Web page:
An unprecedented insight to the diverse range of species on the British Isles will be made possible by Wellcome funding to the Darwin Tree of Life Project.
The £9.4m funding will support the 10 Institutions involved in the project to launch the first phase of sequencing all the species on the British Isles. This will see the teams collect and barcode around 8000 key British species, and deliver high-quality genomes of 2000 species.
This work will act as a launchpad for a larger ambition to, ultimately, sequence all species on Earth. Exploring the genomes of these organisms will give an unprecedented insight into how life on Earth evolved and uncover new genes, proteins and metabolic pathways as well as new drugs for infectious and inherited diseases.
And at a time when many species are under threat from climate change and human development, these data will also help characterise, catalogue and support conservation of global biodiversity for future generations.
From the small fraction of the Earth's species that have been sequenced, enormous advances have been made in knowledge and biomedicine. From plants, a number of lifesaving drugs have been discovered and are now being created in the lab - such as artemisinin for malaria and taxol for cancer.
The consortium of 10 research institutes, museums and associated organisations ultimately aims to sequence the genetic code of 60,000 species that live in the British Isles.
The 10 Institutes involved in the project are:
- University of Cambridge
- Earlham Institute (EI)
- University of Edinburgh
- EMBL's European Bioinformatics Institute (EMBL-EBI)
- The Marine Biological Association (Plymouth)
- Natural History Museum
- Royal Botanic Gardens, Kew
- Royal Botanic Garden Edinburgh
- University of Oxford
- Wellcome Sanger Institute
Working together the centres will identify and collect specimens, set up new pipelines and workflows to process large numbers of species through DNA preparation, sequencing, assembly, gene finding and annotation. New methods will be developed for high-throughput and high-quality assembly of genomes and their annotation, and data will be shared openly through existing data sharing archives and project specific portals.
These data will be of enormous value to the international scientific community, including those working in life-sciences, medicine, alternative energy and climate research. The data will also act as a global resource for public engagement experts, naturalists, citizen scientists, university students and schools.
Professor Mark Blaxter, Lead of the Tree of Life Programme at the Wellcome Sanger Institute, said: "The Darwin Tree of Life Project will change biology forever, delivering new insights into the numerous animals, plants, fungi and protists that call the British Isles home. The impact of this work will be equivalent to the effect the Human Genome Project has had on human health over the last 25 years."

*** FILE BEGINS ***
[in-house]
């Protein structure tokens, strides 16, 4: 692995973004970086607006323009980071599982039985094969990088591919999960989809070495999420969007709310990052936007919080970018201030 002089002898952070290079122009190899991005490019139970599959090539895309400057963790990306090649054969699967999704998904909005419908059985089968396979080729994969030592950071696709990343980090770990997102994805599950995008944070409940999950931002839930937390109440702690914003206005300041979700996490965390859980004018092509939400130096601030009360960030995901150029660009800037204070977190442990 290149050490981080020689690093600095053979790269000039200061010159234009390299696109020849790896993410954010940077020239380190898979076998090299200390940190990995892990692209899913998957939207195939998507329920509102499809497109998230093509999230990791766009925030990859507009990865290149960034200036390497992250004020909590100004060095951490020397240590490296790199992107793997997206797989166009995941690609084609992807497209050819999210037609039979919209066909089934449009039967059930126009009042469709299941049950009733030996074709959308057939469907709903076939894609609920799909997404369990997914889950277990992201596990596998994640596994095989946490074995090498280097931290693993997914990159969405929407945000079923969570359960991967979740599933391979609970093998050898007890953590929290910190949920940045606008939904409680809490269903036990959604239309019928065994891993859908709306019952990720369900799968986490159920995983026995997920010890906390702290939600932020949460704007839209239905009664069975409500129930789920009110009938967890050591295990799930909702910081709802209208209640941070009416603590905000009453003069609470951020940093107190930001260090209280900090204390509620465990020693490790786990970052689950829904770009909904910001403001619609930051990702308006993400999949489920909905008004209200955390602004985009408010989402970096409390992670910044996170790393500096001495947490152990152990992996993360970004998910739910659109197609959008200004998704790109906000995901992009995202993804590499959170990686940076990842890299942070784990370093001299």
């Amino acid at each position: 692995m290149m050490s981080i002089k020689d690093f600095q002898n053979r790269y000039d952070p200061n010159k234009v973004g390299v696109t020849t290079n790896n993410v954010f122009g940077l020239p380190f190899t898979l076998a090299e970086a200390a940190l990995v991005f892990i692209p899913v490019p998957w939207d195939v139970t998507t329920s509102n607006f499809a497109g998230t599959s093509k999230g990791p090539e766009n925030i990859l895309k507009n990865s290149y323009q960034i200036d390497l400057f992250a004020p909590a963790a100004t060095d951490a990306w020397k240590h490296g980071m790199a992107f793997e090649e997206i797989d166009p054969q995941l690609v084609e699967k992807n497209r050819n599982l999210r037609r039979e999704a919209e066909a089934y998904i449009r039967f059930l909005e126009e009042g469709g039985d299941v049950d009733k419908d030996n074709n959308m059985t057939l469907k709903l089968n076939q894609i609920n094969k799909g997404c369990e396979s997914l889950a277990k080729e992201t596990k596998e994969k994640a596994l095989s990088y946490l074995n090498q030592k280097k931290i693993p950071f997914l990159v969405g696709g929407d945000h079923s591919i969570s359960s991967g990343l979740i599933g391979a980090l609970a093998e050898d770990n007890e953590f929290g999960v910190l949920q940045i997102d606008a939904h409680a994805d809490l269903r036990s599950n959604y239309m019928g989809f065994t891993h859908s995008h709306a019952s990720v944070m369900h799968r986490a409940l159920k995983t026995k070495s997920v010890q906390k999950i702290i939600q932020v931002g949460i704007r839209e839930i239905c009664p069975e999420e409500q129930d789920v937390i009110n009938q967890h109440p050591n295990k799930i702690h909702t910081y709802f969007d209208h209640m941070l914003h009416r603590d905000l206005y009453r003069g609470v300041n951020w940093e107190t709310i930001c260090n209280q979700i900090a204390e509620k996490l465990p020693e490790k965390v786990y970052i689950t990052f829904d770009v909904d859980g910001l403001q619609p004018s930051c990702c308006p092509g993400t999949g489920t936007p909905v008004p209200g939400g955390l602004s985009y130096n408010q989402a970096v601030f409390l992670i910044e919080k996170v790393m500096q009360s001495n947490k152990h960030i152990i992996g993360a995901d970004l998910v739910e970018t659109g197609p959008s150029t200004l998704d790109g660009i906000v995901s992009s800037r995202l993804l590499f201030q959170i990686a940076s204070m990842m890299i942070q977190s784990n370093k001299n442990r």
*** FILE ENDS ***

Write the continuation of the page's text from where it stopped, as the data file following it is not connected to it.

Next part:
Michael Dunn, Head of genetics and molecular sciences at Wellcome, said: "The mission to sequence all life on the British Isles is ambitious, but by bringing together this diverse group of organisations with expertise in sample collection, DNA sequencing and data processing we believe that we have the right team to achieve this. We'll gain new insights into nature that will help develop new treatments for infectious diseases, identify drugs to slow ageing, generate new approaches to feeding the world or create new bio materials."
Notes to editors
The Darwin Tree of Life project is a member of, and will contribute to the aims of the Earth Biogenome Project: https:/
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The Wellcome Sanger Institute
The Wellcome Sanger Institute is a world leading genomics research centre. We undertake large-scale research that forms the foundations of knowledge in biology and medicine. We are open and collaborative; our data, results, tools and technologies are shared across the globe to advance science. Our ambition is vast - we take on projects that are not possible anywhere else. We use the power of genome sequencing to understand and harness the information in DNA. Funded by Wellcome, we have the freedom and support to push the boundaries of genomics. Our findings are used to improve health and to understand life on Earth. Find out more at http://www.
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European Bioinformatics Institute (EMBL-EBI)
The European Bioinformatics Institute (EMBL-EBI) is a global leader in the storage, analysis and dissemination of large biological datasets. We help scientists realise the potential of 'big data' by enhancing their ability to exploit complex information to make discoveries that benefit humankind.
We are at the forefront of computational biology research, with work spanning sequence analysis methods, multi-dimensional statistical analysis and data-driven biological discovery, from plant biology to mammalian development and disease.
We are part of EMBL and are located on the Wellcome Genome Campus, one of the world's largest concentrations of scientific and technical expertise in genomics. Website: http://www.